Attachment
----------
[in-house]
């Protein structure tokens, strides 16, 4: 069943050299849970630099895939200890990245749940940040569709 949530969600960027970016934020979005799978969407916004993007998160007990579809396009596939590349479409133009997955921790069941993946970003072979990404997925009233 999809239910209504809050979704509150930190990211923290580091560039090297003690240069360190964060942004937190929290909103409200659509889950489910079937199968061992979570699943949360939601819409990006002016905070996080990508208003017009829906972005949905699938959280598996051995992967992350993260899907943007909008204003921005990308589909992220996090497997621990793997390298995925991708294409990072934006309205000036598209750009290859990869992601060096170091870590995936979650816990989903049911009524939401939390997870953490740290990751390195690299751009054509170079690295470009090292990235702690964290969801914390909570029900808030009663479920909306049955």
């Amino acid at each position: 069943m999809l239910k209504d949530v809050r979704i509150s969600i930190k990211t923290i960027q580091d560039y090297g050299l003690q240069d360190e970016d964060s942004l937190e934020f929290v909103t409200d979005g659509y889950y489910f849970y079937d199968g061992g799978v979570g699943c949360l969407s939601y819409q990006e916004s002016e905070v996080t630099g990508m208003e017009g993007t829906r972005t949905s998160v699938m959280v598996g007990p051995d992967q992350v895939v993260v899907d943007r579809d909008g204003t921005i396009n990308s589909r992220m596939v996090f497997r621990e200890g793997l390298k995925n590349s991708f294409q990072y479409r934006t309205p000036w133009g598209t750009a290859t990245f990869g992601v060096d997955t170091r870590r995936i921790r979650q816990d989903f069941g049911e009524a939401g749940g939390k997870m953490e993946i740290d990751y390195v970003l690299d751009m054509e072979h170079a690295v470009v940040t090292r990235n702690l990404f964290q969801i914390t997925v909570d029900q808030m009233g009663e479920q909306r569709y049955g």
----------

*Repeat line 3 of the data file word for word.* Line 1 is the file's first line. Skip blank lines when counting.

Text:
């Amino acid at each position: 069943m999809l239910k209504d949530v809050r979704i509150s969600i930190k990211t923290i960027q580091d560039y090297g050299l003690q240069d360190e970016d964060s942004l937190e934020f929290v909103t409200d979005g659509y889950y489910f849970y079937d199968g061992g799978v979570g699943c949360l969407s939601y819409q990006e916004s002016e905070v996080t630099g990508m208003e017009g993007t829906r972005t949905s998160v699938m959280v598996g007990p051995d992967q992350v895939v993260v899907d943007r579809d909008g204003t921005i396009n990308s589909r992220m596939v996090f497997r621990e200890g793997l390298k995925n590349s991708f294409q990072y479409r934006t309205p000036w133009g598209t750009a290859t990245f990869g992601v060096d997955t170091r870590r995936i921790r979650q816990d989903f069941g049911e009524a939401g749940g939390k997870m953490e993946i740290d990751y390195v970003l690299d751009m054509e072979h170079a690295v470009v940040t090292r990235n702690l990404f964290q969801i914390t997925v909570d029900q808030m009233g009663e479920q909306r569709y049955g």